- Flamin’ Dick celebrates the golden years of rock-n-roll
- ‘The Odd Couple’ turns 50
- Library explores the FAQs around ‘Exploring Human Origins’ exhibit
- Eight-year-old boy creates Monkees video, gets nod from Micky Dolenz
- A belly full of laughter: EPAC presents ‘Monty Python’s Spamalot’
- Trolley’n for brews
- Pretzel Fest: twisted fun for everyone
- Armed Forces Day swing dance
- Ephrata Police caution on new smoking rules
- Pretzel Fest will feature 13 tasting stations
School board won’t seek tax exceptions New members sworn-in
By: GARY P. KLINGER Review Correspondent, Staff Writer
There may not be any word for some time whether or not residents of Ephrata Area School District will see their school taxes increase for the 2012-2013 school year.
But at Monday night’s school board meeting it did become clear if taxes do go up, the district will be limited to what it can do. The re-organized board voted to "opt out" of the option to apply for exceptions under Act One, which will have the effect of keeping any tax increase to a max of 2.1 percent.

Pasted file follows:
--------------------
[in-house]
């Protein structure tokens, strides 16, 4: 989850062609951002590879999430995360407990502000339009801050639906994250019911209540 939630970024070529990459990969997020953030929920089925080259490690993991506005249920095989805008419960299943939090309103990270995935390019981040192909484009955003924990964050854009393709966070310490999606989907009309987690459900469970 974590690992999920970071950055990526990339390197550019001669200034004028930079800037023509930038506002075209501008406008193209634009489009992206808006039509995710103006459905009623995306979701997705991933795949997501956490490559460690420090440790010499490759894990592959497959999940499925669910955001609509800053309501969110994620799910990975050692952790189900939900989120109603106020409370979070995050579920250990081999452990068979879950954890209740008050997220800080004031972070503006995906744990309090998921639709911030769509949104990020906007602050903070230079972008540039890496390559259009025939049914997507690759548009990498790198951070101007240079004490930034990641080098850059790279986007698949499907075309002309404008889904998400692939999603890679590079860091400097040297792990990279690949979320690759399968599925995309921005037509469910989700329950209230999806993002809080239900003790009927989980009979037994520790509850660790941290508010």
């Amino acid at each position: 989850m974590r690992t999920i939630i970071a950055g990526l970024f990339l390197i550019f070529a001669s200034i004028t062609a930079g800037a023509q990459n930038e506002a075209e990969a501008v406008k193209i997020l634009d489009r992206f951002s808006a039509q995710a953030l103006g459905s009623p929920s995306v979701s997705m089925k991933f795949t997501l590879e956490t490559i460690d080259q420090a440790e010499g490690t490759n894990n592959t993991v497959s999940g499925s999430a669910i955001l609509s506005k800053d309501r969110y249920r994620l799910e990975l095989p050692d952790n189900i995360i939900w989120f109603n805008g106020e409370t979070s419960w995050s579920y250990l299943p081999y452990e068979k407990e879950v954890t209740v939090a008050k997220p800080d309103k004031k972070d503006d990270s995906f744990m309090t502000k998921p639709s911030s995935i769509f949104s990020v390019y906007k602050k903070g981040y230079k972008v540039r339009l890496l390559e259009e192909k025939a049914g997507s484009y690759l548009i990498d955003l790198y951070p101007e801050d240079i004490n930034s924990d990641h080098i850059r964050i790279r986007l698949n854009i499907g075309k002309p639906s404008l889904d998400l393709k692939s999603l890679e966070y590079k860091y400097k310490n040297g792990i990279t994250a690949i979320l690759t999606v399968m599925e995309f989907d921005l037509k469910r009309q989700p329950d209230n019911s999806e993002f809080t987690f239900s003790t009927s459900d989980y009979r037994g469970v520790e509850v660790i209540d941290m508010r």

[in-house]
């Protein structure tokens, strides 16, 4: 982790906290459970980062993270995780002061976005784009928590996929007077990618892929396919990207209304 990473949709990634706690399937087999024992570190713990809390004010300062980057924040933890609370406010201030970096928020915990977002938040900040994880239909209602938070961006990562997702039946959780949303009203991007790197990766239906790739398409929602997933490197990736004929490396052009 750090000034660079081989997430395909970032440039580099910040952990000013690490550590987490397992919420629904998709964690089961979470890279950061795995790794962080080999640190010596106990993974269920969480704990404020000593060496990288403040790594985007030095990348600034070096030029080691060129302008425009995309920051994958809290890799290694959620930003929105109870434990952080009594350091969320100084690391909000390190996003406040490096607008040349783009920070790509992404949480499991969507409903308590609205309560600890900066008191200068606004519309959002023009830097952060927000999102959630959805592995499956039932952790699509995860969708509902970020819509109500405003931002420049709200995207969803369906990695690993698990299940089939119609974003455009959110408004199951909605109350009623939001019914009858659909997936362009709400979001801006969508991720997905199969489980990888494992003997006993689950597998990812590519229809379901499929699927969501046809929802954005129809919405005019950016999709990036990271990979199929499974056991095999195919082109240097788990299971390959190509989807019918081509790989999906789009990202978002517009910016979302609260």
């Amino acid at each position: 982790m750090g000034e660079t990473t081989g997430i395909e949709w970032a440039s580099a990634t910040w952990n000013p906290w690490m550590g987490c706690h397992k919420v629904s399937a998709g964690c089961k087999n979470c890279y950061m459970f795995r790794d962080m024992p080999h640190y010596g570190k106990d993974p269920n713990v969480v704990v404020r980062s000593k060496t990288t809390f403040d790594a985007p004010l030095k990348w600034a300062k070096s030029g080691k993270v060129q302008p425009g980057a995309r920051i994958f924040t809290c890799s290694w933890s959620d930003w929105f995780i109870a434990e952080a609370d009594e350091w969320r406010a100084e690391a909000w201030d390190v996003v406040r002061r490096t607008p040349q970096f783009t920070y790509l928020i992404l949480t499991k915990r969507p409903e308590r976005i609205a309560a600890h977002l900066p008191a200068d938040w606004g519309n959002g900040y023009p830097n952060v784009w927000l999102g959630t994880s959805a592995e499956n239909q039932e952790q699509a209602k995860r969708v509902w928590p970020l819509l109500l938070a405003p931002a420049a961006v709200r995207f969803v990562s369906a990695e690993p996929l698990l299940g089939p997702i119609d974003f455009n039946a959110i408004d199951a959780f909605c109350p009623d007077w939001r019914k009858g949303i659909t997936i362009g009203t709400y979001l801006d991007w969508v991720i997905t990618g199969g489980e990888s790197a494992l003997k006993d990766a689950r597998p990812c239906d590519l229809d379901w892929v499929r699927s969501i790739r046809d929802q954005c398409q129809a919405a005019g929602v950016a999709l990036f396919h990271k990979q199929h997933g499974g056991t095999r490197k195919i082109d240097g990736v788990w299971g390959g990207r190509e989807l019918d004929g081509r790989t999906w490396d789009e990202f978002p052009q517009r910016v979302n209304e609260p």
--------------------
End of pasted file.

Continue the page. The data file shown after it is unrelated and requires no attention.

"The district would qualify for the (PSERS) Public School Employees’ Retirement System (retirement) and Special Education exceptions," explained the district’s business manager, Kristee Reichard. "The exception allowance would approximately be an additional 4.5 percent or .85 mils. The board decided that with the current financial condition of the district and the cost cutting measures the district has taken over the past years that we will be able to stay within the Act 1 index if a tax increase is needed. The Act 1 index is 2.1 percent."
While any news of a possible tax increase is not good news, that the district is able to exercise "opt out" seemingly has them moving in a positive direction. Reichard also pointed out that the district had accepted the final audit of the 2010-2011 school year with no findings, meaning it received a perfect audit.
With regard to the budget process, the board was required by state deadlines to vote on the "opt out" option even thought the actual budget process is still only in early stages.
"We are not saying there will be a tax increase," emphasized Superintendent Dr. Gerald Rosati. "At this point we just do not know but what we are saying is that the most any increase might be would be capped at that 2.1 percent."